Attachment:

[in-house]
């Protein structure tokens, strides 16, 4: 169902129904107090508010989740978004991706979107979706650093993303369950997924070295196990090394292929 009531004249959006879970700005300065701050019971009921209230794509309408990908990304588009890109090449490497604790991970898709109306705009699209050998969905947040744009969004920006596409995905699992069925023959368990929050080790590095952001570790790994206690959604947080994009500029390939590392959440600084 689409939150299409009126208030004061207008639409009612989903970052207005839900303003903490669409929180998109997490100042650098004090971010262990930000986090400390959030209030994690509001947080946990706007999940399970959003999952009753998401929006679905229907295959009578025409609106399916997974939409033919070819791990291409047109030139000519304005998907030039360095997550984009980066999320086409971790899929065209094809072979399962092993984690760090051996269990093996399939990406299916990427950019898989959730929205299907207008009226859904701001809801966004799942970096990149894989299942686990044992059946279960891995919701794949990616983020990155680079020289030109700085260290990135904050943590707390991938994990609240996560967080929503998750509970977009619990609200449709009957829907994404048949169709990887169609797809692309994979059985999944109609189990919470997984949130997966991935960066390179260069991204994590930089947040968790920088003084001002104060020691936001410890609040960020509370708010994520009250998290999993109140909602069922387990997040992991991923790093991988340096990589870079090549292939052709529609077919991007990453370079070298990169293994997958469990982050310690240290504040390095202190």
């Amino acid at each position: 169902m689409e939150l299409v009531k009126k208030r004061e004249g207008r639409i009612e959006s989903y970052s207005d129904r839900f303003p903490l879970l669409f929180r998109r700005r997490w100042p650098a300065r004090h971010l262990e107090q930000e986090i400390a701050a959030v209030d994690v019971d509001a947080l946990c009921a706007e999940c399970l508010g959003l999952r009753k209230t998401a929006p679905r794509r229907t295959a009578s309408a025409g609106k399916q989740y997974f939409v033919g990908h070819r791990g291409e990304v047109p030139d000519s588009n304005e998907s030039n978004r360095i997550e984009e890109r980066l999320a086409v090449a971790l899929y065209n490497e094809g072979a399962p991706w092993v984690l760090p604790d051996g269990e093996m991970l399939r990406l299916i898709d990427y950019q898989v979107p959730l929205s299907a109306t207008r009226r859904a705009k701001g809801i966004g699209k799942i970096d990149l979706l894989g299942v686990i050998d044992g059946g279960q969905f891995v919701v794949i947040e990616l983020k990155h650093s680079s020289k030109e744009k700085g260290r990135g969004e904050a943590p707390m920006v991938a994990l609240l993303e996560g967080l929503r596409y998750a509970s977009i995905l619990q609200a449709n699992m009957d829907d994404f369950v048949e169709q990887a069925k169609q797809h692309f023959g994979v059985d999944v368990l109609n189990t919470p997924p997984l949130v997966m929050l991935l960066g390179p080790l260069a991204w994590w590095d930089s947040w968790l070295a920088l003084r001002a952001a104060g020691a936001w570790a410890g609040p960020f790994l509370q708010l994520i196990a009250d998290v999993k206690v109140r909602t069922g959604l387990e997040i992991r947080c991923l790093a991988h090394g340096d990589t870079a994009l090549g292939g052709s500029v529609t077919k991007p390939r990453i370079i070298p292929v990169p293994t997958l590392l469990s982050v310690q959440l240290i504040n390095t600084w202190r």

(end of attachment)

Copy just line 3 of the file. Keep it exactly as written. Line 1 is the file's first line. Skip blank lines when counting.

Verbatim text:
């Amino acid at each position: 169902m689409e939150l299409v009531k009126k208030r004061e004249g207008r639409i009612e959006s989903y970052s207005d129904r839900f303003p903490l879970l669409f929180r998109r700005r997490w100042p650098a300065r004090h971010l262990e107090q930000e986090i400390a701050a959030v209030d994690v019971d509001a947080l946990c009921a706007e999940c399970l508010g959003l999952r009753k209230t998401a929006p679905r794509r229907t295959a009578s309408a025409g609106k399916q989740y997974f939409v033919g990908h070819r791990g291409e990304v047109p030139d000519s588009n304005e998907s030039n978004r360095i997550e984009e890109r980066l999320a086409v090449a971790l899929y065209n490497e094809g072979a399962p991706w092993v984690l760090p604790d051996g269990e093996m991970l399939r990406l299916i898709d990427y950019q898989v979107p959730l929205s299907a109306t207008r009226r859904a705009k701001g809801i966004g699209k799942i970096d990149l979706l894989g299942v686990i050998d044992g059946g279960q969905f891995v919701v794949i947040e990616l983020k990155h650093s680079s020289k030109e744009k700085g260290r990135g969004e904050a943590p707390m920006v991938a994990l609240l993303e996560g967080l929503r596409y998750a509970s977009i995905l619990q609200a449709n699992m009957d829907d994404f369950v048949e169709q990887a069925k169609q797809h692309f023959g994979v059985d999944v368990l109609n189990t919470p997924p997984l949130v997966m929050l991935l960066g390179p080790l260069a991204w994590w590095d930089s947040w968790l070295a920088l003084r001002a952001a104060g020691a936001w570790a410890g609040p960020f790994l509370q708010l994520i196990a009250d998290v999993k206690v109140r909602t069922g959604l387990e997040i992991r947080c991923l790093a991988h090394g340096d990589t870079a994009l090549g292939g052709s500029v529609t077919k991007p390939r990453i370079i070298p292929v990169p293994t997958l590392l469990s982050v310690q959440l240290i504040n390095t600084w202190r």